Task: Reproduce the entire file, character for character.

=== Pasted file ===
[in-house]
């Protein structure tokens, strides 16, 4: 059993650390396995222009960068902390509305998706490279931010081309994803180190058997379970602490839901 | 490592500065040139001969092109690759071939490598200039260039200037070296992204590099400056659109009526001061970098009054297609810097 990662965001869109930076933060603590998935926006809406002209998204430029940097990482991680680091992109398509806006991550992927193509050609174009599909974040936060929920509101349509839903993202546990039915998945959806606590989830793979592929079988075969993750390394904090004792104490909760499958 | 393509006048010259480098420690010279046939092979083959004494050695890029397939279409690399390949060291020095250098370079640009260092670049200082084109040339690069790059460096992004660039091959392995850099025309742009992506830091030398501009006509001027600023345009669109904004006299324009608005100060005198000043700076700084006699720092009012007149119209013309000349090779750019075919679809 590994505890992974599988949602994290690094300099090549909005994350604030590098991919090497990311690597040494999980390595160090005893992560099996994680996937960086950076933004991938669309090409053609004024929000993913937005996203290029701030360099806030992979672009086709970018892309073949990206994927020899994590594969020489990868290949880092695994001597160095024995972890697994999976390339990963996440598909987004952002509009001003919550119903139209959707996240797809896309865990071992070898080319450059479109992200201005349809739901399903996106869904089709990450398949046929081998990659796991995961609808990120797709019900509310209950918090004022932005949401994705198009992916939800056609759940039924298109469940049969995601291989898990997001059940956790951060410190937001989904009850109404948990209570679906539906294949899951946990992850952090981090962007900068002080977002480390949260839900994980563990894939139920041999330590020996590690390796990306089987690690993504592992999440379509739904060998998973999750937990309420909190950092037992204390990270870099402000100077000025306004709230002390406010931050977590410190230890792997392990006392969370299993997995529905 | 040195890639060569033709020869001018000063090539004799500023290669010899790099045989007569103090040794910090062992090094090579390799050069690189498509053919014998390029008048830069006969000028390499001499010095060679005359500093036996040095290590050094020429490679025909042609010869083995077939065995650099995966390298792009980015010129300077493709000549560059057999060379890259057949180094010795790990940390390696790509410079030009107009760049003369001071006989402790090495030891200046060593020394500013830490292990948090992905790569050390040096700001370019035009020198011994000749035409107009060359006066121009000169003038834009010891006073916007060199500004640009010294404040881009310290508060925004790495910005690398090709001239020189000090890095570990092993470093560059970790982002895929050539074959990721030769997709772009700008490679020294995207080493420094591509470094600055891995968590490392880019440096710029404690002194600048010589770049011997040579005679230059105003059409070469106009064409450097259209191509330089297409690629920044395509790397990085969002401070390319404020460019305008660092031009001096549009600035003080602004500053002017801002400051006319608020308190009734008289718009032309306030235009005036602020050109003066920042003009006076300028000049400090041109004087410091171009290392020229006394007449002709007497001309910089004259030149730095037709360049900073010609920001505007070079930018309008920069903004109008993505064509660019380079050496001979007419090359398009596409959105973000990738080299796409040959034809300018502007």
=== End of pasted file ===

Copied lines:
[in-house]
């Protein structure tokens, strides 16, 4: 059993650390396995222009960068902390509305998706490279931010081309994803180190058997379970602490839901 | 490592500065040139001969092109690759071939490598200039260039200037070296992204590099400056659109009526001061970098009054297609810097 990662965001869109930076933060603590998935926006809406002209998204430029940097990482991680680091992109398509806006991550992927193509050609174009599909974040936060929920509101349509839903993202546990039915998945959806606590989830793979592929079988075969993750390394904090004792104490909760499958 | 393509006048010259480098420690010279046939092979083959004494050695890029397939279409690399390949060291020095250098370079640009260092670049200082084109040339690069790059460096992004660039091959392995850099025309742009992506830091030398501009006509001027600023345009669109904004006299324009608005100060005198000043700076700084006699720092009012007149119209013309000349090779750019075919679809 590994505890992974599988949602994290690094300099090549909005994350604030590098991919090497990311690597040494999980390595160090005893992560099996994680996937960086950076933004991938669309090409053609004024929000993913937005996203290029701030360099806030992979672009086709970018892309073949990206994927020899994590594969020489990868290949880092695994001597160095024995972890697994999976390339990963996440598909987004952002509009001003919550119903139209959707996240797809896309865990071992070898080319450059479109992200201005349809739901399903996106869904089709990450398949046929081998990659796991995961609808990120797709019900509310209950918090004022932005949401994705198009992916939800056609759940039924298109469940049969995601291989898990997001059940956790951060410190937001989904009850109404948990209570679906539906294949899951946990992850952090981090962007900068002080977002480390949260839900994980563990894939139920041999330590020996590690390796990306089987690690993504592992999440379509739904060998998973999750937990309420909190950092037992204390990270870099402000100077000025306004709230002390406010931050977590410190230890792997392990006392969370299993997995529905 | 040195890639060569033709020869001018000063090539004799500023290669010899790099045989007569103090040794910090062992090094090579390799050069690189498509053919014998390029008048830069006969000028390499001499010095060679005359500093036996040095290590050094020429490679025909042609010869083995077939065995650099995966390298792009980015010129300077493709000549560059057999060379890259057949180094010795790990940390390696790509410079030009107009760049003369001071006989402790090495030891200046060593020394500013830490292990948090992905790569050390040096700001370019035009020198011994000749035409107009060359006066121009000169003038834009010891006073916007060199500004640009010294404040881009310290508060925004790495910005690398090709001239020189000090890095570990092993470093560059970790982002895929050539074959990721030769997709772009700008490679020294995207080493420094591509470094600055891995968590490392880019440096710029404690002194600048010589770049011997040579005679230059105003059409070469106009064409450097259209191509330089297409690629920044395509790397990085969002401070390319404020460019305008660092031009001096549009600035003080602004500053002017801002400051006319608020308190009734008289718009032309306030235009005036602020050109003066920042003009006076300028000049400090041109004087410091171009290392020229006394007449002709007497001309910089004259030149730095037709360049900073010609920001505007070079930018309008920069903004109008993505064509660019380079050496001979007419090359398009596409959105973000990738080299796409040959034809300018502007």